The newest elements on the periodic table have just been named
Back in January, officials announced that four new elements had earned a permanent spot on the periodic table, with elements 113, 115, 117, and 118 rounding out the seventh row.
At the time, they all had temporary names and symbols – ununtrium (Uut), ununpentium (Uup), ununseptium (Uus), and ununoctium (Uuo) – but the tyranny of the Uus is finally over, because we now have some shiny new names to get excited about.
Teams of researchers from the US, Russia, and Japan have all been credited with the discovery of these new elements, so have been given the naming rights – which come with some very specific criteria.
As stipulated by the International Union of Pure and Applied Chemistry (IUPAC), the organisation responsible for confirming the discovery of new elements, any new element must be named after either:
A mythological concept or character (including an astronomical object)
A mineral, or similar substance
A place or geographical region
A property of the element
With that in mind, here are the new proposed names:
nihonium and symbol Nh, for the element with Z =113,
moscovium with the symbol Mc, for the element with Z = 115,
tennessine with the symbol Ts, for the element with Z = 117, and
oganesson with the symbol Og, for the element with Z = 118.
As Brian Resnick reports for Vox, nihonium is derived from “Nippon”, a Japanese word for Japan, and moscovium honours the Russian capital city, Moscow.
Tennessine is named after the state of Tennessee, known for its pioneering research in chemistry. “Tennessine is in recognition of the contribution of the Tennessee region, including Oak Ridge National Laboratory, Vanderbilt University, and the University of Tennessee at Knoxville, to superheavy element research,” says the IUPAC.
This marks the second US state to be honoured on the periodic table, the first was California, referenced by californium (element 98), which was discovered in the 1950s. Hassium (element 108), was named after the German state of Hesse.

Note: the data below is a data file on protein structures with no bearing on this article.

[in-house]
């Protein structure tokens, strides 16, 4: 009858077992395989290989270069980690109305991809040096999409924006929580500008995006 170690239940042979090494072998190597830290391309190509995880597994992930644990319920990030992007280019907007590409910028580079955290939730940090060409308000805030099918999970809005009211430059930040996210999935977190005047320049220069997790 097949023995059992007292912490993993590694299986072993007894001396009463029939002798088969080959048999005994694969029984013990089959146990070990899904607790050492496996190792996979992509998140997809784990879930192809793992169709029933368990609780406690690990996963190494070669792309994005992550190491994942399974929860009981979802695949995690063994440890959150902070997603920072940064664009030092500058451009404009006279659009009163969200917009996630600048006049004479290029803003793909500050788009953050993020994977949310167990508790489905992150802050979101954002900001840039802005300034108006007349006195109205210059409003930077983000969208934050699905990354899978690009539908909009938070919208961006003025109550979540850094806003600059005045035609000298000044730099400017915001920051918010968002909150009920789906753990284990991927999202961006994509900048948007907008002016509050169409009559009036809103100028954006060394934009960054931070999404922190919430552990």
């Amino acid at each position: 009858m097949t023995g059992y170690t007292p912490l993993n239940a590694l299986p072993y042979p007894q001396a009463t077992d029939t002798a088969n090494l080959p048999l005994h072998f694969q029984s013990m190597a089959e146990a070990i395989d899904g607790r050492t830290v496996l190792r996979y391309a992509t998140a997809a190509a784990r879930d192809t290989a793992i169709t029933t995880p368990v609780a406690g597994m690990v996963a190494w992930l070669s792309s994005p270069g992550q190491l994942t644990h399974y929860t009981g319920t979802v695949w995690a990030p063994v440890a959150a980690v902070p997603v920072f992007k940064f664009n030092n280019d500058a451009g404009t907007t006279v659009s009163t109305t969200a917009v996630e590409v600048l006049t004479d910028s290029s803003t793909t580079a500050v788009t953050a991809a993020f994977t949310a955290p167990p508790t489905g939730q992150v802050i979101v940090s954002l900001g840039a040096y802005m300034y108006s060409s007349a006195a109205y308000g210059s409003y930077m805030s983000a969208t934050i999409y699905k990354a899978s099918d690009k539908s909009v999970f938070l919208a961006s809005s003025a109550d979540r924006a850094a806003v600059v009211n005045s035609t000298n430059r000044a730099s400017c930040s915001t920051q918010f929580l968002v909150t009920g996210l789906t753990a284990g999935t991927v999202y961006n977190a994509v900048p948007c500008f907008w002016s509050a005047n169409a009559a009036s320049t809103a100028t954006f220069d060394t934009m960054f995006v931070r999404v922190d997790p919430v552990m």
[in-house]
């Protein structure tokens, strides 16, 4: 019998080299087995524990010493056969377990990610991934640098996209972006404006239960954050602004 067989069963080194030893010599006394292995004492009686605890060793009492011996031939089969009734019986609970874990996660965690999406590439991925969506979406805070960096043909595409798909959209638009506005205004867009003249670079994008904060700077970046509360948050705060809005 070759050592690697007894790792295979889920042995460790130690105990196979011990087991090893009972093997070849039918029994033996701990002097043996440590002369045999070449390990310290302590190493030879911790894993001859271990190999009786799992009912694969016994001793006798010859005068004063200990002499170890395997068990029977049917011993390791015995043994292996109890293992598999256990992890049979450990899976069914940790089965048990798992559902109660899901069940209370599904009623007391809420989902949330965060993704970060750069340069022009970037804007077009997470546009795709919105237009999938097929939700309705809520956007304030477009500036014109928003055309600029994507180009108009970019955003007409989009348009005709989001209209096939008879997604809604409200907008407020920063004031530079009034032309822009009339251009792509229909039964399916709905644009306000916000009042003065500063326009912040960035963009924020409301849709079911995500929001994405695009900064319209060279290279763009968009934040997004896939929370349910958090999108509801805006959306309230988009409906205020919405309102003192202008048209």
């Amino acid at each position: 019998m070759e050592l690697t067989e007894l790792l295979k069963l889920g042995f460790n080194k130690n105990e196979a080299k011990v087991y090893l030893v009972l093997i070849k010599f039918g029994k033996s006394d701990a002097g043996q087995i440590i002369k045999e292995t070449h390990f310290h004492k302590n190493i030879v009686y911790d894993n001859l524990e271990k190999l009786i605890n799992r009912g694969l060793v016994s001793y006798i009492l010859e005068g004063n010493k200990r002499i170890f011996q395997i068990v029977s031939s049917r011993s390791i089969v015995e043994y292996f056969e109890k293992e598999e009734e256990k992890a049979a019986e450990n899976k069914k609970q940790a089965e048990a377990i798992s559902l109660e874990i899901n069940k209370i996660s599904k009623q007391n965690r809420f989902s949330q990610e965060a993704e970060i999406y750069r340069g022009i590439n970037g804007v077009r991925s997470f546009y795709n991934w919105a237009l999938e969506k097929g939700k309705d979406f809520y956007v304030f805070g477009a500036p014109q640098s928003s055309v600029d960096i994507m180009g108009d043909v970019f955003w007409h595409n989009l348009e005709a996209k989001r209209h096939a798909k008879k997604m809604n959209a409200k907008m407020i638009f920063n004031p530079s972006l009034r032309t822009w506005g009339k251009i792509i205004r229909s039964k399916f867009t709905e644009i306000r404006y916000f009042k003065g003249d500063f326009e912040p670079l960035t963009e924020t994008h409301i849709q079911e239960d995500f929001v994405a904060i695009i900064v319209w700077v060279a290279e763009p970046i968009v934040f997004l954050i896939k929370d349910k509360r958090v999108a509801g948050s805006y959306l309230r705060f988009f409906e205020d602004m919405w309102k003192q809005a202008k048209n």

Oganesson is named after 83-year-old Russian physicist Yuri Oganessian, and according to Richard Van Noorden from Nature, this is only the second time a new element has been named for a living scientist.
“The first such occasion led to huge controversy, when in 1993 a team at the Lawrence Berkeley National Laboratory proposed naming element 106 seaborgium for US nuclear-chemistry pioneer Glenn Seaborg,” says Van Noorden. “At the time an IUPAC committee rejected the proposal, after passing a resolution that elements not be named for living scientists, but it ultimately relented.”
The names were proposed by the research teams, accepted by the IUPAC, and now have to undergo a five-month period of public review, which expires on 8 November 2016.
If no one complains – which is likely, considering how inoffensive they all are – the names will then get formal approval. Then it’s time to throw out our old text books and scrub down our bathroom walls and make room for the new arrivals.
So why did these four elements take so long to make it on to the periodic table?
Unlike the classics, such as gold, iron, and aluminium, these new elements are not found in nature. They’re synthetic elements that can only be created in the lab, and they decay so fast after synthesis, for years the teams behind them didn’t have a chance to get a proper look before they morphed into something else entirely.
“For over seven years we continued to search for data conclusively identifying element 113, but we just never saw another event,” Kosuke Morita from RIKEN in Japan said of nihonium back in January. “I was not prepared to give up, however, as I believed that one day, if we persevered, luck would fall upon us again.”
The Japanese team now has its sights set on “uncharted territory of element 119 and beyond”.